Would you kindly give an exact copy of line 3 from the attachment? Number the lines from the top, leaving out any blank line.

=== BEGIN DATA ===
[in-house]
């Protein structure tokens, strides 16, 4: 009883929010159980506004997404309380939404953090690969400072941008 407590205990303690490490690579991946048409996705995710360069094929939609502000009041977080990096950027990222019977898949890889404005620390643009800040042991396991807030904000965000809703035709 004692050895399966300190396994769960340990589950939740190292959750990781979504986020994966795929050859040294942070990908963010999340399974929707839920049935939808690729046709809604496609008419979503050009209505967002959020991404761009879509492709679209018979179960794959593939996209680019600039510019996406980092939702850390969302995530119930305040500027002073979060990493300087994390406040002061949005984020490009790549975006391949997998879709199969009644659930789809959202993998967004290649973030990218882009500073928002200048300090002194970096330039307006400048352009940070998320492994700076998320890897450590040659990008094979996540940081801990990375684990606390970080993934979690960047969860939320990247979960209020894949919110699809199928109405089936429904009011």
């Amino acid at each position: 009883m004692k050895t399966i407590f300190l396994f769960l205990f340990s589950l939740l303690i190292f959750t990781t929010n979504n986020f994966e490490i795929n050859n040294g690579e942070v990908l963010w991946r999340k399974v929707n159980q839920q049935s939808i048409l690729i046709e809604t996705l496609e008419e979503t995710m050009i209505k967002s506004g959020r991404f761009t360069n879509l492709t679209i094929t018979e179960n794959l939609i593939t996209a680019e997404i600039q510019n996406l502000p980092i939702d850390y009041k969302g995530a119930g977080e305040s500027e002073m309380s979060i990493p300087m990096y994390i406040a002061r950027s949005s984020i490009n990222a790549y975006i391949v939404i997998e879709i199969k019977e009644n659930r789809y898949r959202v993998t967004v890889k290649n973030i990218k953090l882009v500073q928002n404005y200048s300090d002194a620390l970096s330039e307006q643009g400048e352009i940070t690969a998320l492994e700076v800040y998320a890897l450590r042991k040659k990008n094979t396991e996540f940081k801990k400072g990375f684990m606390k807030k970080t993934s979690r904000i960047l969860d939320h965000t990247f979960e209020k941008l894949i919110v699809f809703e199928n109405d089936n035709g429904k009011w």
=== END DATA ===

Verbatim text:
């Amino acid at each position: 009883m004692k050895t399966i407590f300190l396994f769960l205990f340990s589950l939740l303690i190292f959750t990781t929010n979504n986020f994966e490490i795929n050859n040294g690579e942070v990908l963010w991946r999340k399974v929707n159980q839920q049935s939808i048409l690729i046709e809604t996705l496609e008419e979503t995710m050009i209505k967002s506004g959020r991404f761009t360069n879509l492709t679209i094929t018979e179960n794959l939609i593939t996209a680019e997404i600039q510019n996406l502000p980092i939702d850390y009041k969302g995530a119930g977080e305040s500027e002073m309380s979060i990493p300087m990096y994390i406040a002061r950027s949005s984020i490009n990222a790549y975006i391949v939404i997998e879709i199969k019977e009644n659930r789809y898949r959202v993998t967004v890889k290649n973030i990218k953090l882009v500073q928002n404005y200048s300090d002194a620390l970096s330039e307006q643009g400048e352009i940070t690969a998320l492994e700076v800040y998320a890897l450590r042991k040659k990008n094979t396991e996540f940081k801990k400072g990375f684990m606390k807030k970080t993934s979690r904000i960047l969860d939320h965000t990247f979960e209020k941008l894949i919110v699809f809703e199928n109405d089936n035709g429904k009011w």